'Disappointment' is a piece of flash fiction published in Issue #14 of Jet Fuel Review, a terrific literary journal run out of Lewis University in Illinois. A man and woman run into each other decades after their college years in Chicago, when they were briefly a couple. With this story, I wanted to explore, within the context of race and gender dynamics, how disappointment is a layered, complex emotion and how, often and without sufficient awareness, we tend to disappoint ourselves a whole lot more than anyone else possibly can. Of course, some of us are also often skilled in externalizing/projecting such disappointment onto others around us, especially our loved ones.
In recent weeks, President Trump’s administration announced major changes to the US immigration system. Politically, immigration in the US has always been a hornet’s nest with both the Left and the Right using conflicting arguments to suit their specific agendas at any given point in time. Brexit has highlighted how immigration has become more than a deep-rooted concern in Europe. In his essay, Reflections on Exile, Edward Said described different immigrant categories — exile, refugee, expatriate, and émigré. Whatever category an immigrant may fall into, he/she has to constantly redefine and renegotiate his/her socio-cultural and geopolitical identities. This ongoing complex, scary, and messy tussle is both personal and political and is often not explicitly understood by even the person trying to cope with it. Here is a stellar collection of short stories — by Bernard Malamud, Amy Tan, Anzia Yezierska, Chimamanda Ngozi Adichie, and Oindrila Mukherjee — revealing and highlighting exactly this dynamic.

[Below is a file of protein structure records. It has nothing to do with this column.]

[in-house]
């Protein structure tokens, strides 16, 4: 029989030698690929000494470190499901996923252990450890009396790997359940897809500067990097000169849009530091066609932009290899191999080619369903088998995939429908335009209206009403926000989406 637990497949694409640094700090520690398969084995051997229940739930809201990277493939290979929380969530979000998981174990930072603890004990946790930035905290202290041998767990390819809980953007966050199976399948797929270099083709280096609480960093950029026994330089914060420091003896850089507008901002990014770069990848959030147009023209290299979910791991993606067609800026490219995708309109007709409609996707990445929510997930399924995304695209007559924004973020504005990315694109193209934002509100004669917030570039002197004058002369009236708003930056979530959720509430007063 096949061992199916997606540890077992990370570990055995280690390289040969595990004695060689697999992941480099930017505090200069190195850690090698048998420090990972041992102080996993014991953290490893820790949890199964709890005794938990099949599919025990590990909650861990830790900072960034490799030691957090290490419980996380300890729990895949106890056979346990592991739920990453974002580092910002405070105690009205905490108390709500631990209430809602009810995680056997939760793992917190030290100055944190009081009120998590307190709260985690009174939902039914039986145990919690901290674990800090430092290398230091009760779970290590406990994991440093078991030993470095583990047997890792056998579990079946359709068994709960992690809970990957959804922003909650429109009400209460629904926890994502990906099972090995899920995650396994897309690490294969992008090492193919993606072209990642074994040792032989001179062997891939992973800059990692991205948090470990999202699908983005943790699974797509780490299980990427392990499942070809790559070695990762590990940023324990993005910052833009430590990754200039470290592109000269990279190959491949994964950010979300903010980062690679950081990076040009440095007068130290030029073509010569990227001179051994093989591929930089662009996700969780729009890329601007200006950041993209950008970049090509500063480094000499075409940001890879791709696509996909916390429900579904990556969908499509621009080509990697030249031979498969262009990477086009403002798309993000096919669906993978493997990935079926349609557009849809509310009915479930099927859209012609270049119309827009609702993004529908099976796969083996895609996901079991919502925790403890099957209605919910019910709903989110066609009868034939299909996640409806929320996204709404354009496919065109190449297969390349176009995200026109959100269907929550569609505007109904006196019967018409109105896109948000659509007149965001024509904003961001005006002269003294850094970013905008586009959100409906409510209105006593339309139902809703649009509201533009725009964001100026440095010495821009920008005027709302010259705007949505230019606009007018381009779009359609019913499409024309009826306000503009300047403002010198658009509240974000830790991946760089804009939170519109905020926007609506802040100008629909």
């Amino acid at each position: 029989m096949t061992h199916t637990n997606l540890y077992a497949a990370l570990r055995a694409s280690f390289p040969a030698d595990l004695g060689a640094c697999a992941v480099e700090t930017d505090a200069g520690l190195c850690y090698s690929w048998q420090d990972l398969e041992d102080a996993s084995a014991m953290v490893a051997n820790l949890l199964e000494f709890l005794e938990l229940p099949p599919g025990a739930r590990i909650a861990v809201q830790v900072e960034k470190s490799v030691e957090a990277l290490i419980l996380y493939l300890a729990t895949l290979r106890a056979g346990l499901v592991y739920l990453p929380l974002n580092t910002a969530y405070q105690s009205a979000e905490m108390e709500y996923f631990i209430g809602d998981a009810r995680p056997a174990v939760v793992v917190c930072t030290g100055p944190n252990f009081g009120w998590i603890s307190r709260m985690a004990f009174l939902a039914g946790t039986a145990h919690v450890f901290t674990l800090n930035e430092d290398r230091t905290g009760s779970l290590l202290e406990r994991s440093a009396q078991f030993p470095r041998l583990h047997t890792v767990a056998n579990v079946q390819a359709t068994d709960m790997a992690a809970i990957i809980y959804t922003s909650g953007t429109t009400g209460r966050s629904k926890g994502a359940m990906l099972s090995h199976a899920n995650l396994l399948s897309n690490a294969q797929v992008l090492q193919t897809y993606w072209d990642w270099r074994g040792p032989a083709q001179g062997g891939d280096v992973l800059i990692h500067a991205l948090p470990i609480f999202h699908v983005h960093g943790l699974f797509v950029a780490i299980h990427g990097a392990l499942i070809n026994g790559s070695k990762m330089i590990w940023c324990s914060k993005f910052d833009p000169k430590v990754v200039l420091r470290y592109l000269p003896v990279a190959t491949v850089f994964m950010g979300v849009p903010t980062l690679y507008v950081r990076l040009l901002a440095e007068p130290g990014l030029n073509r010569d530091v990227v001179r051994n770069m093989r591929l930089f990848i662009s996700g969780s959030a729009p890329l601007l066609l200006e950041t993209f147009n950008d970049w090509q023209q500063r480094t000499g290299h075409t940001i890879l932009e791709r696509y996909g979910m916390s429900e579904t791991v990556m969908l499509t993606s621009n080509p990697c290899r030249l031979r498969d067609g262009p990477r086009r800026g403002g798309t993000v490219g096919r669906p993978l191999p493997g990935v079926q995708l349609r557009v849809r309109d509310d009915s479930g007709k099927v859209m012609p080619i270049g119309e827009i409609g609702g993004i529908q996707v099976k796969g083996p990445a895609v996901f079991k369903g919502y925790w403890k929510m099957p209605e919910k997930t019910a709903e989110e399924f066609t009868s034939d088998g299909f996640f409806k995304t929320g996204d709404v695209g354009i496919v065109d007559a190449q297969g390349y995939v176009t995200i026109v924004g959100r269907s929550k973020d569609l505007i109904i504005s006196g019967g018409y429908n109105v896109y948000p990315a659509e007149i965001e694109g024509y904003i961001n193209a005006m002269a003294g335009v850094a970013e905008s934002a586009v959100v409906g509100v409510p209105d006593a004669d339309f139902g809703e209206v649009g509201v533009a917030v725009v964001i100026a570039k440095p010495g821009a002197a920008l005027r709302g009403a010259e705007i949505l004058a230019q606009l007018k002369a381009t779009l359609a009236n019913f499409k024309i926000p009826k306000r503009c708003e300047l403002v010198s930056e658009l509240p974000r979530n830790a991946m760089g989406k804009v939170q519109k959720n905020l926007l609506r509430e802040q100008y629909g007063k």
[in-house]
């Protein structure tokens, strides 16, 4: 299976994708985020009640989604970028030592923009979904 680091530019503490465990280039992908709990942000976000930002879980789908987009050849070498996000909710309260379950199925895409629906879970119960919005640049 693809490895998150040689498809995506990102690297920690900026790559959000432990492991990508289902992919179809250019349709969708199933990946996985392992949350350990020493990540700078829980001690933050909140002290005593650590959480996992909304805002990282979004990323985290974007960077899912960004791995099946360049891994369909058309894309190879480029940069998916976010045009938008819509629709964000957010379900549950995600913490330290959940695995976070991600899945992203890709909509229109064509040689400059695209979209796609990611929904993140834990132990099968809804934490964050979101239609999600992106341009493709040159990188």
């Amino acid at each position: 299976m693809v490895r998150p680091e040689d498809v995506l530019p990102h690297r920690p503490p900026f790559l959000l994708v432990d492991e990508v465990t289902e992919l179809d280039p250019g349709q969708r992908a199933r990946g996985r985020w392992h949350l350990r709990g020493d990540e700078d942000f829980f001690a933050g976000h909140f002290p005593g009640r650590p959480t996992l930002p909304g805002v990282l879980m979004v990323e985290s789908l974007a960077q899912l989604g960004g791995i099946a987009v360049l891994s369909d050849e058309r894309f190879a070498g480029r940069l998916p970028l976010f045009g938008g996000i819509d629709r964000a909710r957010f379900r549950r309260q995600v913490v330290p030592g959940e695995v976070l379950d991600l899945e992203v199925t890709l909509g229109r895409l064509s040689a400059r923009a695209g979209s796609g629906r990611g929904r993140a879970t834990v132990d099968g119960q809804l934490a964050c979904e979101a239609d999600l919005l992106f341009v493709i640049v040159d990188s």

Facebook reminds me that last year, about this time, I was complaining about how there were several writers of Indian origin winning literary awards, being reviewed favorably, etc., but all were men. This year, the tide has turned just a bit. Here are some terrific recent releases on my radar by women writers -- Indian or of Indian origin. And they have all tackled weighty, important themes beyond immigration/assimilation. Note: I tend to favor the literary adult genre, as you may know if you follow my writing here. Though mostly fiction, the list also has a couple of essay collections and a historical non-fiction book. No short story collections, interestingly, though.